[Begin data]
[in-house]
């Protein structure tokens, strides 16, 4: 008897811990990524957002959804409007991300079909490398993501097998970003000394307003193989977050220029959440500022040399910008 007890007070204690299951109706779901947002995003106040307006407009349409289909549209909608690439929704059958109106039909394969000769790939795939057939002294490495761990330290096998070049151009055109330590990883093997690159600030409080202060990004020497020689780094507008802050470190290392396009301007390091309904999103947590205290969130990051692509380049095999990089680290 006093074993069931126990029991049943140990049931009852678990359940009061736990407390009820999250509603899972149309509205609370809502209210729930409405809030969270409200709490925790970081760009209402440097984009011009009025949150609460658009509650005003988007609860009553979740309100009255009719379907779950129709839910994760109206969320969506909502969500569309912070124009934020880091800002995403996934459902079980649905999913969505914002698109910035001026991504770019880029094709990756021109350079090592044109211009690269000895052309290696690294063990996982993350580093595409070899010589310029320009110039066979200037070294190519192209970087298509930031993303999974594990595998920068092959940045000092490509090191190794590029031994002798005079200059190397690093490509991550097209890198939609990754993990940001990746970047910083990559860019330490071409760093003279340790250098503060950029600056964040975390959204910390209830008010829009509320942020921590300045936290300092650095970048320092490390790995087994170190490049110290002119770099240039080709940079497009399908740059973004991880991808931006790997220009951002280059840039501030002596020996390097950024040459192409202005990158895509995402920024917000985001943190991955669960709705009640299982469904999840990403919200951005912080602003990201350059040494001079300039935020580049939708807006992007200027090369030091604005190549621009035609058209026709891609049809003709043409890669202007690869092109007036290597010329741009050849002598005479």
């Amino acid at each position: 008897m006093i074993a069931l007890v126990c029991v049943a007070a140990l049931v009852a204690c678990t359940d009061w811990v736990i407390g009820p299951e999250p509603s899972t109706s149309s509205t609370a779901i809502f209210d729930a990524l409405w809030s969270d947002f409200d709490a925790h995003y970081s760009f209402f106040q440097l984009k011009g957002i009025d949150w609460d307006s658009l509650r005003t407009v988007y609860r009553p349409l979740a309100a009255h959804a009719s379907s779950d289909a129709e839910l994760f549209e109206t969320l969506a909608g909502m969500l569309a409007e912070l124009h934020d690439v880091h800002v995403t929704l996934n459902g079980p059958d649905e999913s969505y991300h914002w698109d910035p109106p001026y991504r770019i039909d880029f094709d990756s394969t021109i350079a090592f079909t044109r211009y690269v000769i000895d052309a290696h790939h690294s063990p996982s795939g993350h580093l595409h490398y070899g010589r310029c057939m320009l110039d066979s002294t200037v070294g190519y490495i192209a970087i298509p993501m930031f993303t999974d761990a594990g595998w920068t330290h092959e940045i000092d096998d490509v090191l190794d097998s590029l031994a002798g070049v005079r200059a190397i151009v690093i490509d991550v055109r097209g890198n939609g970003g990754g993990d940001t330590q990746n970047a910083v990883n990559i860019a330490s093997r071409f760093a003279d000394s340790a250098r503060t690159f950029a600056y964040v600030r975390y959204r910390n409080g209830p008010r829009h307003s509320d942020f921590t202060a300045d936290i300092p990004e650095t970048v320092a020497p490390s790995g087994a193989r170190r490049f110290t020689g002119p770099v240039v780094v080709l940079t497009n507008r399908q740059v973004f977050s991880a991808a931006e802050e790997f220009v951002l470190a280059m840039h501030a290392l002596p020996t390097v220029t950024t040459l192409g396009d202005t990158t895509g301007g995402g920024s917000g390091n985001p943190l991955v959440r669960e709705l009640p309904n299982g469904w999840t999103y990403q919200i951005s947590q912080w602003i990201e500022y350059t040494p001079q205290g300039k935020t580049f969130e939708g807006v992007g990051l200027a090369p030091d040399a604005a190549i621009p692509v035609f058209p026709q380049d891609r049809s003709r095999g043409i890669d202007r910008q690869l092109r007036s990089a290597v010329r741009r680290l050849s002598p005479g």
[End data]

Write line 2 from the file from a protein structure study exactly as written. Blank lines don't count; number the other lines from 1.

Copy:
């Protein structure tokens, strides 16, 4: 008897811990990524957002959804409007991300079909490398993501097998970003000394307003193989977050220029959440500022040399910008 007890007070204690299951109706779901947002995003106040307006407009349409289909549209909608690439929704059958109106039909394969000769790939795939057939002294490495761990330290096998070049151009055109330590990883093997690159600030409080202060990004020497020689780094507008802050470190290392396009301007390091309904999103947590205290969130990051692509380049095999990089680290 006093074993069931126990029991049943140990049931009852678990359940009061736990407390009820999250509603899972149309509205609370809502209210729930409405809030969270409200709490925790970081760009209402440097984009011009009025949150609460658009509650005003988007609860009553979740309100009255009719379907779950129709839910994760109206969320969506909502969500569309912070124009934020880091800002995403996934459902079980649905999913969505914002698109910035001026991504770019880029094709990756021109350079090592044109211009690269000895052309290696690294063990996982993350580093595409070899010589310029320009110039066979200037070294190519192209970087298509930031993303999974594990595998920068092959940045000092490509090191190794590029031994002798005079200059190397690093490509991550097209890198939609990754993990940001990746970047910083990559860019330490071409760093003279340790250098503060950029600056964040975390959204910390209830008010829009509320942020921590300045936290300092650095970048320092490390790995087994170190490049110290002119770099240039080709940079497009399908740059973004991880991808931006790997220009951002280059840039501030002596020996390097950024040459192409202005990158895509995402920024917000985001943190991955669960709705009640299982469904999840990403919200951005912080602003990201350059040494001079300039935020580049939708807006992007200027090369030091604005190549621009035609058209026709891609049809003709043409890669202007690869092109007036290597010329741009050849002598005479």